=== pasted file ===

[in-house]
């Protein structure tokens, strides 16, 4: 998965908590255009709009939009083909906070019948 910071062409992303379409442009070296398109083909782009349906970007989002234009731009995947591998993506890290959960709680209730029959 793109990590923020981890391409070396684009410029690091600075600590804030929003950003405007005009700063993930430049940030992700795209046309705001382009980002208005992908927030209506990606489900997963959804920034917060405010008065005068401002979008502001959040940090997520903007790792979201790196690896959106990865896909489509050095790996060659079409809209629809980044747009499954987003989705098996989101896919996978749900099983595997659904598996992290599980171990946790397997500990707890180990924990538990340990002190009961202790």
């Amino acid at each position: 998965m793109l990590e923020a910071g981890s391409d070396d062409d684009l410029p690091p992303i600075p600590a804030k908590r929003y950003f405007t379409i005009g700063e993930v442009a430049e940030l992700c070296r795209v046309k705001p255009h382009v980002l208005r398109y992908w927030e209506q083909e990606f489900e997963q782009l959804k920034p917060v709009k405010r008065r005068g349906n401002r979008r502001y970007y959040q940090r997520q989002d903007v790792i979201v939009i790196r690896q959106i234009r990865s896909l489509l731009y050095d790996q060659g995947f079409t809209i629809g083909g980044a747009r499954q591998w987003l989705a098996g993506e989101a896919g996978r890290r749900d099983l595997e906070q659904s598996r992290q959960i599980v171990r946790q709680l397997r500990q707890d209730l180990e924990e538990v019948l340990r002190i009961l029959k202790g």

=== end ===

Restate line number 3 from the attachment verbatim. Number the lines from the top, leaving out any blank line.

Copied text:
């Amino acid at each position: 998965m793109l990590e923020a910071g981890s391409d070396d062409d684009l410029p690091p992303i600075p600590a804030k908590r929003y950003f405007t379409i005009g700063e993930v442009a430049e940030l992700c070296r795209v046309k705001p255009h382009v980002l208005r398109y992908w927030e209506q083909e990606f489900e997963q782009l959804k920034p917060v709009k405010r008065r005068g349906n401002r979008r502001y970007y959040q940090r997520q989002d903007v790792i979201v939009i790196r690896q959106i234009r990865s896909l489509l731009y050095d790996q060659g995947f079409t809209i629809g083909g980044a747009r499954q591998w987003l989705a098996g993506e989101a896919g996978r890290r749900d099983l595997e906070q659904s598996r992290q959960i599980v171990r946790q709680l397997r500990q707890d209730l180990e924990e538990v019948l340990r002190i009961l029959k202790g």